Take a look at the inflation adjusted price of electricity in the US over the last 50 years...it has hardly budged from a small band. It is not in an inexorable state of growth by any measure, unless you live in CA where the legally forced mix of renewable energy is causing pricing to rise artificially. Drop the regs and the prices will drop rapidly.
We aren't going to dramatically change the way we live, and move to happy 800 sq ft apartments next to our workplace. Guess what? They do that already in China. It's called Foxconn, and I'm sure their workers are efficient consumers of energy, but it doesn't sound like it's all unicorns and rainbows in that world. I prefer my big house in the suburb and am ok with my commute, as are most Americans.
Gasoline has recently gotten expensive because of speculation about the Iran political situation, and because we have turned down building a pipeline to the massive reserves in Canada. The supply of oil is vast, and gets bigger as the price per barrel goes up. It's not running out in our lifetime.
And I'm always curious about where all of these EV gurus and enthusiast like JB Straubel think and believe the electrical power is coming from and how it is generated. Blue sky or all of it solar and wind? I doubt. More fossil fuel (coal, natural gas and oil) fired power generating plants will be needed to support the demand. How about addressing the efficiency/energy loss from the energy generating source all the way to the 'plug'?
Everyone is talking about EVs and HEVs, but Stop-Start vehicles provide a good interim means to save fuel and reduce emissions. We at CAP-XX agree that Stop-Start vehicles – with potentially more than 100 starts per day – could quickly kill a standard lead-acid battery in less than 18 months. Supercapacitors can support vehicle batteries by supplying the peak current (300A plus) for each engine start, enabling longer battery life. Check our site for tests we ran on batteries supported by supercapacitors vs batteries alone: Slides 3 – 9: http://www.cap-xx.com/resources/docs/CAP-XX%20-%20Supercapacitors%20for%20Automotive%20Applications%20%28website%29.pdf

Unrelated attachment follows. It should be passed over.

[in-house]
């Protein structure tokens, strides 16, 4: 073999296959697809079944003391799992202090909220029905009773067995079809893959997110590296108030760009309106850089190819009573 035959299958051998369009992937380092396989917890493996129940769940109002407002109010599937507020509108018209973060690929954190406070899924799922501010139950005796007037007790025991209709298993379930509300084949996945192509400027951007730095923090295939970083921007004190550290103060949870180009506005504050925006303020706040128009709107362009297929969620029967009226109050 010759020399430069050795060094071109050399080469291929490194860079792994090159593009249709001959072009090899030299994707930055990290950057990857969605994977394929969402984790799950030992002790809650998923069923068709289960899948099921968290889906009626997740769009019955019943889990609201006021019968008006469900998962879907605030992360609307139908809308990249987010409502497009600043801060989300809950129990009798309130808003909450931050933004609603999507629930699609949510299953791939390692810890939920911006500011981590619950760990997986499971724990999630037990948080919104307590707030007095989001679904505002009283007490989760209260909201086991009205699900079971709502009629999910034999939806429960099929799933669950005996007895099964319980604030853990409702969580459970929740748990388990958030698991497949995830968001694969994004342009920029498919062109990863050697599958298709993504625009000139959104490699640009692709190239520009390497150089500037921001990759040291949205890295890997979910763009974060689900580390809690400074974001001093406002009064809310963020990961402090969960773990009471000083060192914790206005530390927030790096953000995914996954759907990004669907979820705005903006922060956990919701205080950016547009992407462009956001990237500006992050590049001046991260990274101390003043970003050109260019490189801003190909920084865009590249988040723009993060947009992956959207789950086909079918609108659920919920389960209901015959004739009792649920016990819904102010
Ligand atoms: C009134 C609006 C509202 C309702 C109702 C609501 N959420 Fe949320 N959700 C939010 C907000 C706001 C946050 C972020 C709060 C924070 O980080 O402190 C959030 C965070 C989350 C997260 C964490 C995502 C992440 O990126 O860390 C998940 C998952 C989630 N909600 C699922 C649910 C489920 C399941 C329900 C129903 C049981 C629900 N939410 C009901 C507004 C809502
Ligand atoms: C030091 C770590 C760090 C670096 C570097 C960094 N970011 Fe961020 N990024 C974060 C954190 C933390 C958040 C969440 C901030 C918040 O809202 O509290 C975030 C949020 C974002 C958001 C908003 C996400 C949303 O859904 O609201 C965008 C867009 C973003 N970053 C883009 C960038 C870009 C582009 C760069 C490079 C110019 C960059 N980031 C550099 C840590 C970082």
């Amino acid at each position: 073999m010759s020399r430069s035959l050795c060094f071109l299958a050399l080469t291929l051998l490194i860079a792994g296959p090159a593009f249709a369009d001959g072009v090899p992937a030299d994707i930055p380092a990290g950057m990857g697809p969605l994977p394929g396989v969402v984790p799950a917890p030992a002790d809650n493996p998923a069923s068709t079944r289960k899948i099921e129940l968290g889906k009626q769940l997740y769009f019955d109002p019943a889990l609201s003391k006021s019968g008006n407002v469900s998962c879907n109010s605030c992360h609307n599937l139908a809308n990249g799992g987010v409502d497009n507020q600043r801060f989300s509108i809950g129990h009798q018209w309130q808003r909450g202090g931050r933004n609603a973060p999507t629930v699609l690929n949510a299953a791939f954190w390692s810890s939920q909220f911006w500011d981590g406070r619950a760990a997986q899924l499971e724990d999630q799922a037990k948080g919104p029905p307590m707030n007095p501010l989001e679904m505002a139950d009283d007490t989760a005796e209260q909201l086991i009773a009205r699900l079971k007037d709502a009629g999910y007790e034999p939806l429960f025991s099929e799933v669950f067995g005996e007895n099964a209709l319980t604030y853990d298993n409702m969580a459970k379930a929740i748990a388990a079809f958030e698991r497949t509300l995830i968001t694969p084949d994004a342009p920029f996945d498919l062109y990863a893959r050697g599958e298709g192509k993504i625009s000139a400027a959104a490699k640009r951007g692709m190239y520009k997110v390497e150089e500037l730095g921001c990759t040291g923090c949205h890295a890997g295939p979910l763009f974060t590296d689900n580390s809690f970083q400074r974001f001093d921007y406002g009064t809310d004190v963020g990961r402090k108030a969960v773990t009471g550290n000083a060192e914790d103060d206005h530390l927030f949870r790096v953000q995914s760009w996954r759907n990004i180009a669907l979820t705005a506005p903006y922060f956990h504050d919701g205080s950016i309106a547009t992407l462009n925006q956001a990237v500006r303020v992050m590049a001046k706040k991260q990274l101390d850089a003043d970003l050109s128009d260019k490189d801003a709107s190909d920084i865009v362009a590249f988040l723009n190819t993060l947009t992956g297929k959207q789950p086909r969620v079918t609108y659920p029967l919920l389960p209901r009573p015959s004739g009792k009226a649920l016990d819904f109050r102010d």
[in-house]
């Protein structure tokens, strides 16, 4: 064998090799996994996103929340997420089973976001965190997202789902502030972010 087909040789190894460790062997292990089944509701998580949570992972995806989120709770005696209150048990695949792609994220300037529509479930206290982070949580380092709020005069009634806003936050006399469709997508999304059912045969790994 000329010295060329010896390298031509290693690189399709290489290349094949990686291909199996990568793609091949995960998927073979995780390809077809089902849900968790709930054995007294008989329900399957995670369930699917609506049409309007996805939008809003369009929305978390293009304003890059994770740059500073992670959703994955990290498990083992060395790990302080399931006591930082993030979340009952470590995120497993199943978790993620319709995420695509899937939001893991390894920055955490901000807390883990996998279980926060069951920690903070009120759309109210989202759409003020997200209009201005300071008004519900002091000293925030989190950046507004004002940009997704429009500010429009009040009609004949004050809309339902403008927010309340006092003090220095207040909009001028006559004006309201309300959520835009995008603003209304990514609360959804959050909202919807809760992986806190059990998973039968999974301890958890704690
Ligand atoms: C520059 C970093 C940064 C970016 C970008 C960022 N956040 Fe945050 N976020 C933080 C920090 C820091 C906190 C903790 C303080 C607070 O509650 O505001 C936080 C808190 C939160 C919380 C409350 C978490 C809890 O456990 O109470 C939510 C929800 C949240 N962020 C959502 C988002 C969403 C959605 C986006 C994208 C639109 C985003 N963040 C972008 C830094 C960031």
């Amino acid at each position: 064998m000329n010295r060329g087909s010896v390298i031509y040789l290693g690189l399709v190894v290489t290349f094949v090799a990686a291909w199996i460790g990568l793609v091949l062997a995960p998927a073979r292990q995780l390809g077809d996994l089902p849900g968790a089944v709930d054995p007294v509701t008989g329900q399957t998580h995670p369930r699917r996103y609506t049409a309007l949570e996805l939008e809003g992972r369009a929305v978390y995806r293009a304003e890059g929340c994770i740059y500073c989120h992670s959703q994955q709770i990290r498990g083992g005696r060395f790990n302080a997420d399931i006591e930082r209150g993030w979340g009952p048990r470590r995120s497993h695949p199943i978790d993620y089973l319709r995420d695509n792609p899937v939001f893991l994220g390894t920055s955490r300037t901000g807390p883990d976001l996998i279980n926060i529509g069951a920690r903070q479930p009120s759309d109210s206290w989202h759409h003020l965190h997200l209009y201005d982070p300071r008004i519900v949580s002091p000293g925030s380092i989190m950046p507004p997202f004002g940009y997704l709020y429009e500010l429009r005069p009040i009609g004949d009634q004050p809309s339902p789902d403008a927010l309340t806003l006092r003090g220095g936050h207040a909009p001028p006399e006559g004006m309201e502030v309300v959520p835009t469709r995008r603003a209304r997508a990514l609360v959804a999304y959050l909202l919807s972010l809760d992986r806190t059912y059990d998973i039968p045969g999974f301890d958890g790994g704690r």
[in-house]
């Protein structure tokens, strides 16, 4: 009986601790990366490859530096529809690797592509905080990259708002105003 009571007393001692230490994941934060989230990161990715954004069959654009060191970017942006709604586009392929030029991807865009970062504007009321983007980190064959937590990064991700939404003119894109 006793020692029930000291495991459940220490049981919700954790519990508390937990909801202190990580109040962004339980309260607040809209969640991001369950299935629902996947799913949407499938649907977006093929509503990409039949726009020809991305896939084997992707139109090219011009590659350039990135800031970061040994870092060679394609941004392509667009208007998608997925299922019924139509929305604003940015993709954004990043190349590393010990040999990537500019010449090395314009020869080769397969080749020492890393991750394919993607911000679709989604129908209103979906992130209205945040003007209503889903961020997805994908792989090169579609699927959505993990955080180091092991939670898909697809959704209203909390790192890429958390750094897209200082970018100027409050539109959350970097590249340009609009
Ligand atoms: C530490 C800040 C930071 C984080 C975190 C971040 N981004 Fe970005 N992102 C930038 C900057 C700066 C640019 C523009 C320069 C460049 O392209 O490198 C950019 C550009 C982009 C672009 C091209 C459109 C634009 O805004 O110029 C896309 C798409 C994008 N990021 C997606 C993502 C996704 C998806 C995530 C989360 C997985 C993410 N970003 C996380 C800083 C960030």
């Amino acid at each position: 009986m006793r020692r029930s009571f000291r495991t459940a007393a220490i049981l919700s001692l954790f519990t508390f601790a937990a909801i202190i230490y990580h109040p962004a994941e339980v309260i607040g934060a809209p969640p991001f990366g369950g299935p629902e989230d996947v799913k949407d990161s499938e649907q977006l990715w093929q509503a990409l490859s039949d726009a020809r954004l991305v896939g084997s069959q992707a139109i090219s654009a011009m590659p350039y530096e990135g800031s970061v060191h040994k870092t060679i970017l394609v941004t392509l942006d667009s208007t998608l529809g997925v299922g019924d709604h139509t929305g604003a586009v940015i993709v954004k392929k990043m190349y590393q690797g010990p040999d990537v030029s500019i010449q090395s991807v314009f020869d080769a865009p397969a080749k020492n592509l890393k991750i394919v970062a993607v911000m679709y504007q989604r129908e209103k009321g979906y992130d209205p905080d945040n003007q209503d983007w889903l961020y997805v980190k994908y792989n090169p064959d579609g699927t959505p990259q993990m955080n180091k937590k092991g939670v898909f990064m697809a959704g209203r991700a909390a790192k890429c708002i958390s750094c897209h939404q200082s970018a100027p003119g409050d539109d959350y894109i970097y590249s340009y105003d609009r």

David Patterson, known for his pioneering research that led to RAID, clusters and more, is part of a team at UC Berkeley that recently made its RISC-V processor architecture an open source hardware offering. We talk with Patterson and one of his colleagues behind the effort about the opportunities they see, what new kinds of designs they hope to enable and what it means for today’s commercial processor giants such as Intel, ARM and Imagination Technologies.